There are many documented instances of how high property taxes lead people to purchase homes outside of cities, but it’s still unclear how exactly an increased RETT would affect the real-estate market. A Brown University study showed the 2008 creation of a 1.1 percent transfer tax in Toronto “caused a 15 percent decline in the number of sales and a decline in housing prices about equal to the tax.” However, a 2015 George Washington Institute on Public Policy study of Connecticut’s realty-transfer tax landscape said “higher local [transfer-tax] rates in targeted investment communities do not significantly impact on the price of real estate or the number of transactions.”
Haislip says a RETT increase isn’t necessary and wants Pittsburgh to modernize its real-estate department and make it easier to sell the 20,000 units of city-owned property. She says the current process to purchase city-owned land is complicated, especially for first-time homebuyers. By applying the same techniques and resources real-estate agents use to sell private property, the city can sell its units quickly and inexpensively to low-income homebuyers, she says. To maintain affordability on those city-sold properties, Haislip says Pittsburgh can attach deed restrictions, requiring owners to maintain affordable rents and avoid flipping the property for profit for a 15-year time period.
The public-policy experts at Pittsburgh Community Reinvestment Group are also concerned that a RETT increase will negatively affect buyers looking for affordable homes.
“There is a risk of burdening homeowners,” says PCRG Director Ernie Hogan. “We don’t want to put this on the backs of people buying and selling homes.”
For example, statistics compiled by PCRG show the average home loan in Manchester, a North Side neighborhood in need of increased investment, is $128,000. With the proposed RETT increase, a homebuyer there would pay an extra $1,280 in upfront costs.
But Councilor Lavelle says low-income residents buying a $50,000 home in Perry North can benefit from the Housing Opportunity Fund. Lavelle says most homes in affordable neighborhoods like Perry North are that way because they often need to be rehabbed, and he says the fund can help cover those costs for homebuyers.
Hogan says one revenue stream is not enough to fix Pittsburgh’s affordable-housing problems. PCRG is suggesting a suite of solutions: a small increase to the city’s property-tax rate, a small RETT increase, a contribution from the city’s general fund, and contributions from Pittsburgh’s foundation community.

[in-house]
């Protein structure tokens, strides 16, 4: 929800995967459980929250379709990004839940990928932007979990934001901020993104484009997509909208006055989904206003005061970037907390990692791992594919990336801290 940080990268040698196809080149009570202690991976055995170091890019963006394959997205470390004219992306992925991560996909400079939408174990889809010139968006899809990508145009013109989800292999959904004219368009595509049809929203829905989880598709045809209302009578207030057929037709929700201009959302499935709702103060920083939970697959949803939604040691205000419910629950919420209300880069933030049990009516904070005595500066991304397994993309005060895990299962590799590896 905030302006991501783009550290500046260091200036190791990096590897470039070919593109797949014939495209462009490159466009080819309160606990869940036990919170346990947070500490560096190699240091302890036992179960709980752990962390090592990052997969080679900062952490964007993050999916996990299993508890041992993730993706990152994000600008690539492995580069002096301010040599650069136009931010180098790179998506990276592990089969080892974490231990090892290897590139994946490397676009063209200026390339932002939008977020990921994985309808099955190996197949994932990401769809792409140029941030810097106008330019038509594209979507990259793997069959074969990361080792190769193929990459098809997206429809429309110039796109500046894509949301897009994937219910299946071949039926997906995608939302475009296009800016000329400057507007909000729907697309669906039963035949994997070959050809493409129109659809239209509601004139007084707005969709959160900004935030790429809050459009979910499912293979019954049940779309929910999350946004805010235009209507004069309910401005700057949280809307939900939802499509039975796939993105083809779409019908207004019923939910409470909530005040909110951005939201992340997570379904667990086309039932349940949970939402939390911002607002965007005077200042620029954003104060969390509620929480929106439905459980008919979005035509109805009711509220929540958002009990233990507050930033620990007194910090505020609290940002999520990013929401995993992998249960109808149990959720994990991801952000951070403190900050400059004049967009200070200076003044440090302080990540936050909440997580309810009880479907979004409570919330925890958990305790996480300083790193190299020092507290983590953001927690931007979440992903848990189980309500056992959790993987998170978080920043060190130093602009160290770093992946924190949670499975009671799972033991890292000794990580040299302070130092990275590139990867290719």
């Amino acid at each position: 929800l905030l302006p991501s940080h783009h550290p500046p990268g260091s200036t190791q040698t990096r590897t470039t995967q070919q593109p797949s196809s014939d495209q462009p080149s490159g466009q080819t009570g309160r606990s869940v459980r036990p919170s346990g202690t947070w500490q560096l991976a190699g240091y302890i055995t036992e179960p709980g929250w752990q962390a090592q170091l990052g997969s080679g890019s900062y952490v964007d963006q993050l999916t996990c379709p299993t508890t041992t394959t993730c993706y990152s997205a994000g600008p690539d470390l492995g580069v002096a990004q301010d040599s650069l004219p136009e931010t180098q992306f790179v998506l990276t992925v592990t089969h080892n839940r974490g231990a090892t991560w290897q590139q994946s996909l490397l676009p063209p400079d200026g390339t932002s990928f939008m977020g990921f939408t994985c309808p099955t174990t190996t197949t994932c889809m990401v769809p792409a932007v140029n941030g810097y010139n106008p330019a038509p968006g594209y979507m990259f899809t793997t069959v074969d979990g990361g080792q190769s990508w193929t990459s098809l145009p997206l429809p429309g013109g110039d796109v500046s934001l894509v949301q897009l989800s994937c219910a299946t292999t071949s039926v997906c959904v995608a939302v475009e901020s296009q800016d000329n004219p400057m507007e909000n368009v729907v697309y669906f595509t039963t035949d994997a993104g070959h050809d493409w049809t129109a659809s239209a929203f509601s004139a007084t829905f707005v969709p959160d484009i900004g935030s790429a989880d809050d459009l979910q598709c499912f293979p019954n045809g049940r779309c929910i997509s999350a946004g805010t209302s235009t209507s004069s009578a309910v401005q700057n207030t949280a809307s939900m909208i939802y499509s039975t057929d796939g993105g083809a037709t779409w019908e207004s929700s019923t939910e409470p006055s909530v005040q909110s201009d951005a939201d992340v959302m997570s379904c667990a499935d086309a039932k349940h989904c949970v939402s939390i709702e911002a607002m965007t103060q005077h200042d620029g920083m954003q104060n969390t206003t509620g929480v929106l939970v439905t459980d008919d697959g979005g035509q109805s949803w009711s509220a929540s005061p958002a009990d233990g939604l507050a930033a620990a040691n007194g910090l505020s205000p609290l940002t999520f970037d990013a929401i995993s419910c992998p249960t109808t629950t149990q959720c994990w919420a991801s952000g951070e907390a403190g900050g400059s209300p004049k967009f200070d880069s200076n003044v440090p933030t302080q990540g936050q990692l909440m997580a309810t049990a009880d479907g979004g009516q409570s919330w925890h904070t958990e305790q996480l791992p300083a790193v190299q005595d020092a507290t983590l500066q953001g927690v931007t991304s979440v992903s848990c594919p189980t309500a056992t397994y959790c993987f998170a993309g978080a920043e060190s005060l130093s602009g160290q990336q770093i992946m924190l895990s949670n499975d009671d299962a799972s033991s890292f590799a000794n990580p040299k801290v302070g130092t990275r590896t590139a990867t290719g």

Lavelle acknowledges the city could draw on its $37 million surplus, which would encourage nonprofits to contribute. But he worries the surplus could be a “one-time” gain, and he says it is better used to tackle pressing infrastructure problems.
Additionally, Hogan says the city can alter its zoning and tax-abatement laws and attach affordable-housing requirements when allowing new development.
“How do we come collectively together, to have an affordable-housing plan that doesn’t hurt thereal-estate market? We want that,” says Hogan.
But Hogan also recognizes that policy experts, who already suggested many of these fixes last year, might have underestimated the urgency felt by residents, advocates and city officials.
“We had a lot of smart people come up with solutions, but then we went back to our sandboxes,” says Hogan. “Maybe we should have said, ‘Let’s get back together and talk about this.’”
Celeste Scott, of housing advocacy group Pittsburgh United, knows about this situation all too well. Scott says the group gathered 14,000 signatures in support of placing a RETT increase on the November 2016 ballot, but the effort was dropped in support of city council’s RETT efforts.
“It was significant; it was people from every district,” says Scott, of the public RETT support.
Scott believes the RETT increase would mostly affect developers and homebuyers who can afford the extra costs.
But Pittsburgh City Paper looked at 30 property transfers occurring the last week in April 2017, and an easy answer as to who would be most affected didn’t emerge. Sixteen properties were purchased by individuals with a history of buying, selling and rehabbing homes, and five of those were sold for more than $320,000.
However, a handful of homes were purchased by buyers that a RETT increase might have an outsized effect on. Eight first-time buyers bought non-rehabbed homes near the edge of the city, and the purchase price for each was less than $150,000.
A public hearing for the proposed RETT increase is forthcoming, although no date has been set. Scott emphasizes there’s little time for council to deliberate. “It’s a crisis for so many people,” says Scott. “There is an urgency to get it done.”